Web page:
Reasoned Writing / A Framework for Scientific Papers 

Reasoned Writing and A Framework for Scientific Papers seek to use writing to support reasoning, and reasoning to improve writing.

Reasoning is necessary for strong scientific conclusions (Giere et al., 2006). Communication is necessary for broad understanding and  technology development (Goldbort, 2006). Therefore, reasoning and communication are both important components of science and science education.

The overall goal of Reasoned Writing / A Framework for Scientific Papers (RW/AFSP) is to help instructors use scientific reasoning and communication for active learning in content-heavy STEM courses (i.e. courses that may not traditionally involve writing or speaking). 

STEM instruction can benefit from "active learning" approaches. Active learning refers to many instructional strategies where students learn through self expression and creation (Bonwell and Elson, 1991). Active learning can contribute to conceptual understanding, and improve student performance and learning relative to more passive instructional modalities (e.g. lecture-based courses; Freeman et al., 2014; Theobald et al., 2020; Deslauriers et al., 2019; Bando et al., 2019, Eddy and Hogan, 2017, Wallace et al., 2021). One way to encourage active learning is to include written and spoken communication in coursework (Bangert-Drowns et al., 2004; Bean, 2011; Quitadamo and Kurtz, 2007). Scientific communication can contribute to learning because communication involves the active process of reasoninganalyzing information, synthesizing arguments, and evaluating conclusions (Rochford and Borchert, 2011). Moreover, learning scientific content in the context of scientific reasoning can improve content learning and retention (Cannady et al., 2019). Therefore, using reasoned writing for learning can potentially improve communication skills, conceptual understanding, AND factual knowledge simultaneously (Mayer, 2002; Biggs and Tang, 2011, Rivard, 1994).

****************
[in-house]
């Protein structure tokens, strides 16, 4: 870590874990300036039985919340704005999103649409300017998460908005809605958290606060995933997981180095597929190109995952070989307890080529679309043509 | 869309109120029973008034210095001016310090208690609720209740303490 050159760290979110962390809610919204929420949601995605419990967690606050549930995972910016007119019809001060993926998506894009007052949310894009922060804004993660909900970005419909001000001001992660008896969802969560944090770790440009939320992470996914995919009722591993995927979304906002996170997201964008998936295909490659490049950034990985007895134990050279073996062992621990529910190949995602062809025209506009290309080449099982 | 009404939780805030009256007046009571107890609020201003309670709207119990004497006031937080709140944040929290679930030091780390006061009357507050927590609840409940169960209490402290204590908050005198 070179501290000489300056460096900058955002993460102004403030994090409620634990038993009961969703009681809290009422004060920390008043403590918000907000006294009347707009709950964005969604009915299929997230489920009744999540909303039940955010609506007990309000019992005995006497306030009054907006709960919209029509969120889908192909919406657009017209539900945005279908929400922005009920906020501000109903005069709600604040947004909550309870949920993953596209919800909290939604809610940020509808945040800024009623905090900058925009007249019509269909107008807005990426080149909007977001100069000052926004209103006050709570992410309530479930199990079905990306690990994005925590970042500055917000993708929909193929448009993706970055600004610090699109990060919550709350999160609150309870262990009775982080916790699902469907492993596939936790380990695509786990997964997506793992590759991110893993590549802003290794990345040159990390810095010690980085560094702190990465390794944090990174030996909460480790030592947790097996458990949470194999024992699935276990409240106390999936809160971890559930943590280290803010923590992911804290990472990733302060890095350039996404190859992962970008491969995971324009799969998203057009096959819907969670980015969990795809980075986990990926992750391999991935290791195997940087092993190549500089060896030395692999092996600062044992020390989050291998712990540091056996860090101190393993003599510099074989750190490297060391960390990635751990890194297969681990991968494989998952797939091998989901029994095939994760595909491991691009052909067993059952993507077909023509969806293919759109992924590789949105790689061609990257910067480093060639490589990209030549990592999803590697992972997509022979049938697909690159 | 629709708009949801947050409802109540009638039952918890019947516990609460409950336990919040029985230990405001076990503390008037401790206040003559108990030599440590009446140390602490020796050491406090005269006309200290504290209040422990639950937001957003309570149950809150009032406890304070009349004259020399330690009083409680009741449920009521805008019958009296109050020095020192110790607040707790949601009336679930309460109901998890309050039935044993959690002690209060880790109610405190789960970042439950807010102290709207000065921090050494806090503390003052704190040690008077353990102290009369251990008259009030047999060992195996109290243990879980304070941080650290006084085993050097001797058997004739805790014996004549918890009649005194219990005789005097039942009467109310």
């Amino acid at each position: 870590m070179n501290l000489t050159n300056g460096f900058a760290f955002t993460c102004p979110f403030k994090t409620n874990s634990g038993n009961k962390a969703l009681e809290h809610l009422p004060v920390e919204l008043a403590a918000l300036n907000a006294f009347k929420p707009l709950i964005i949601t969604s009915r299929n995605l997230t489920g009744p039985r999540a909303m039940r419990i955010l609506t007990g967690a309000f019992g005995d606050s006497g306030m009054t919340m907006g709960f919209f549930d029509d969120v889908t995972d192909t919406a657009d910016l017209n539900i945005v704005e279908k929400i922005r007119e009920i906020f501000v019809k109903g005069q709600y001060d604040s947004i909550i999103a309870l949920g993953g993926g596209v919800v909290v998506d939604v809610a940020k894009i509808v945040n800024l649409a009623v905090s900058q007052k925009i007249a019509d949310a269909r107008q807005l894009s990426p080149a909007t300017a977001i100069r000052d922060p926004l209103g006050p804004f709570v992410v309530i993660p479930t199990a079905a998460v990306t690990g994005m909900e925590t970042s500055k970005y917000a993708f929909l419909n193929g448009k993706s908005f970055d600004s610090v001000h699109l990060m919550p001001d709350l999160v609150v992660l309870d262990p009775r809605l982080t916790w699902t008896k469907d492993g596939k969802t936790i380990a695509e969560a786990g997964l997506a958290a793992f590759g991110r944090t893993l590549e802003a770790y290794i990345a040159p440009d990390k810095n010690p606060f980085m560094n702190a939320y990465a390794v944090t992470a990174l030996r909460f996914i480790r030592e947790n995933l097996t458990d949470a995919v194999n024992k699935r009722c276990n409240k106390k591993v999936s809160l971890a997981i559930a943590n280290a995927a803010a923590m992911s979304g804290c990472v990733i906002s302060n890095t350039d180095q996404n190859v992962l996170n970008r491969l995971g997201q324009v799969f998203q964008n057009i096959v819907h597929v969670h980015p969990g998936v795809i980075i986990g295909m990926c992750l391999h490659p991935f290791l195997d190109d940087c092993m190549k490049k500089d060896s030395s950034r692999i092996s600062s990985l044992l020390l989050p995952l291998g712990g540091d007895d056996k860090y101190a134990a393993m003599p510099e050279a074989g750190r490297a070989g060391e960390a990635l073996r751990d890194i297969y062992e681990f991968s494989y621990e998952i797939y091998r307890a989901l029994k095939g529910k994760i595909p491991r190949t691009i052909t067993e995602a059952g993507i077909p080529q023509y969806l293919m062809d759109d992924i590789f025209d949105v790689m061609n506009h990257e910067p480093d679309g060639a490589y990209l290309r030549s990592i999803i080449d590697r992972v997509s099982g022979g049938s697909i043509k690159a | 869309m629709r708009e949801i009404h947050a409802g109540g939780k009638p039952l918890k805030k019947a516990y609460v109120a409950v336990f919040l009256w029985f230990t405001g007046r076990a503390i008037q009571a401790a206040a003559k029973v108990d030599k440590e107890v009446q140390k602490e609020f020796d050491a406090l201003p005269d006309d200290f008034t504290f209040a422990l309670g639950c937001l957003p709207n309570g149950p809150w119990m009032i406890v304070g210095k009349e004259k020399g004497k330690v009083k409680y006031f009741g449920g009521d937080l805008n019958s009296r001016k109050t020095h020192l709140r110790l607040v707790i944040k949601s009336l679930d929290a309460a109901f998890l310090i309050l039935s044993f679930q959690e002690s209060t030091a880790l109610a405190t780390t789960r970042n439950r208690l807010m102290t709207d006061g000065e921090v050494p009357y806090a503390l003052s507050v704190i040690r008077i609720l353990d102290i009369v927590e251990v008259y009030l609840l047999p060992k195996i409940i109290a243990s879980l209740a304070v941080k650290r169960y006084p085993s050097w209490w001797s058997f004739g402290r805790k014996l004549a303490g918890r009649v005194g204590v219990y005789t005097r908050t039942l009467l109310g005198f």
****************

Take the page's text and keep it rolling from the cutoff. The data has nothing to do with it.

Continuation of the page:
However, most STEM courses and curricula continue to use traditional methods that do not sufficiently employ active learning (Stains et al., 2018) or scientific reasoning, methods, and communication (Brand and Huiskes, 2001; Coil et al., 2010; Turbek et al., 2016).  Instead, scientific courses commonly focus on knowledge transfer, with fewer opportunities for creativity, reasoning, and judgment (Zheng et al., 2008). The potential benefits of active learning for scientific education remain unrealized for many students.

What prevents more widespread use of active learning in college-level STEM courses? One reason is that incorporating active learning or scientific communication into STEM courses may seem overwhelming and infeasible. For example, although many excellent textbooks review scientific reasoning (e.g. Cavender et al., 2018; Cleave, 2016; Giere et al., 2006; Layman, 2005; Moore, 2017) and other excellent textbooks provide useful guidance for scientific communication (primarily writing; e.g. Booth, 2016; Moriarty, 1997; Lindsay, 2011; Williams and Bizup, 2017), instructors may not have the ability to incorporate extensive new instruction, potentially using several additional textbooks, into their content-focused science courses. Therefore, it seems that a concise, open-access resource to help review some fundamentals of scientific reasoning and communication could be useful to help instructors implement active-learning activities in their courses.